There are actually quite a few interesting possibilities borne out of this new popularity, but the film mostly ignores them. Honestly, if you scratch the surface of this movie, there’s mostly just more surface, and attempting any in depth analysis is a fairly pointless exercise. Laney’s nomination for prom queen doesn’t make her become a brat (a la Cady in Mean Girls, for example) but it does appear to bring all the nerds out of the woodwork – whereas the school initially seemed to be entirely populated by beautiful twenty-somethings (Walker was twenty-six; the only person even close to being actual high school age was Paquin, and she looks like a child in comparison; on a side note, realising this made me feel particularly old), following her nomination the student-extras more fully represent the less fortunate too. Yet this isn’t a “nerd-uprising” sort of film, and the likes of the Hygiene Club remain firmly in the background. There’s never even the slightest pause to consider how Laney actually feels about her makeover – she stops wearing her glasses but continues with her (more figure-hugging) paint-covered clothes, for example. What matters is not the exterior changes, but the internal ones – having avoided her classmates for years, she finally begins to realise that they’re not all as bad as she might have thought. Of course, some of them are precisely as bad as she thought: Dean has ulterior motives, while Zac’s ex Taylor will let nothing stop her from becoming prom queen. While Taylor is the pre-Mean Girls mean girl, her new flame, reality “star” Brock Hudson (Matthew Lilliard) is great fun – egotistical, self-obsessed and utterly deluded, his overly energetic moronics brighten up the film and provide arguably the best dance scene of the piece (sorry Usher, the prom dance is unexpected, but Brock’s fist-pumping worm takes the biscuit).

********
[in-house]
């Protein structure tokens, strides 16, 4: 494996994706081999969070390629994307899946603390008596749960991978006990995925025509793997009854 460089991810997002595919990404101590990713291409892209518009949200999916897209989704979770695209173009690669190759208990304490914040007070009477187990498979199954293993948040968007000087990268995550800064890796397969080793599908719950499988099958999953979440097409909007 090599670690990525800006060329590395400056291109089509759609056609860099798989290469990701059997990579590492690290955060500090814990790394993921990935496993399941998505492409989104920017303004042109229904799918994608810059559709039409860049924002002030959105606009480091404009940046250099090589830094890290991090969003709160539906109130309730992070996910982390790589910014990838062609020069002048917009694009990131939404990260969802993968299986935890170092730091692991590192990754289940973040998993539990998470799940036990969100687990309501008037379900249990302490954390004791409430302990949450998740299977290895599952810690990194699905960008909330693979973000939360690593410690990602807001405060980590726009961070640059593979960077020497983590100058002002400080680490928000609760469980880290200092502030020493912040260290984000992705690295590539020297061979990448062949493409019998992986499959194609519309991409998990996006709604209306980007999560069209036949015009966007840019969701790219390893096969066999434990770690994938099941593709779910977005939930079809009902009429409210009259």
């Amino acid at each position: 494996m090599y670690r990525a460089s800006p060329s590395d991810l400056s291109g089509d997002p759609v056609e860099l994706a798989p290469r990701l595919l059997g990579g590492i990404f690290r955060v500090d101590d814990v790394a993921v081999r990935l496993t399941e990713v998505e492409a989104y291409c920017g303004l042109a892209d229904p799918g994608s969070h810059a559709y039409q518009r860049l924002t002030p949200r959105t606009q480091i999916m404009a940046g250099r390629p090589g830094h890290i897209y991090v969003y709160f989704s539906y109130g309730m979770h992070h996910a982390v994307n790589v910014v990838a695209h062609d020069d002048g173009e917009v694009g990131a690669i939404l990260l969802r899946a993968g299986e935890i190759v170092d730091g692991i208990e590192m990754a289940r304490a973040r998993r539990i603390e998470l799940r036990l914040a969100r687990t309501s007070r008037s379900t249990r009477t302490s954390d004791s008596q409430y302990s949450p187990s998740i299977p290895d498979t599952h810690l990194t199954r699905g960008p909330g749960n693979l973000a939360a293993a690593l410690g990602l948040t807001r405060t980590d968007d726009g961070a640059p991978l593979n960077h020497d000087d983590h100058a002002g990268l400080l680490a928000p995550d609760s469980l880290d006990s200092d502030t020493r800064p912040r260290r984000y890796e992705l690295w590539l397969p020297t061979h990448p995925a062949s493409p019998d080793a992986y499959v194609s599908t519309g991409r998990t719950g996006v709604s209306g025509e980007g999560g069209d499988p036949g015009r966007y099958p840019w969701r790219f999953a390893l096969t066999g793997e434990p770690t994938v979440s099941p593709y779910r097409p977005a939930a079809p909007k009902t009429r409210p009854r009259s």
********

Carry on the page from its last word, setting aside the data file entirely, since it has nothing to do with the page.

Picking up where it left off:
Seeped in pop-culture of the 90s, perhaps I’m again showing my age when I say that in many ways the film hasn’t dated as badly as it might have. Yes, there are several references to Hanson and yes, kids today might not know what The Real World is, but it’s by no means inaccessible today. Its biggest problem (if you can call it that) is the fact that, like I said earlier, everything seems so clichéd – and even that’s not really its own fault, but that of Not Another Teen Movie. Everything in this film reminds me of that one: the token black guy who features solely to react in exaggerated ways to the white kids; Laney contemplating her latest expression of artistic pain, which is really not particularly good, but we’re supposed to think it is; her father’s strange terms of endearment (“pumpkin nose”?!); Zac’s misunderstood rich-boy problems; Laney refusing to let anyone see her cry at the party… Every moment has been lampooned, highlighting the inanity of it all, and it’s really difficult for me to separate the two movies now. Yet I’ll happily watch She’s All That any time – its lead actors have a nice chemistry, its got a happy ending and, while I remember Clueless with great fondness from my childhood, it’s this film that captures the essence of my teen years. Besides, any film with a Buffy cameo gets my vote.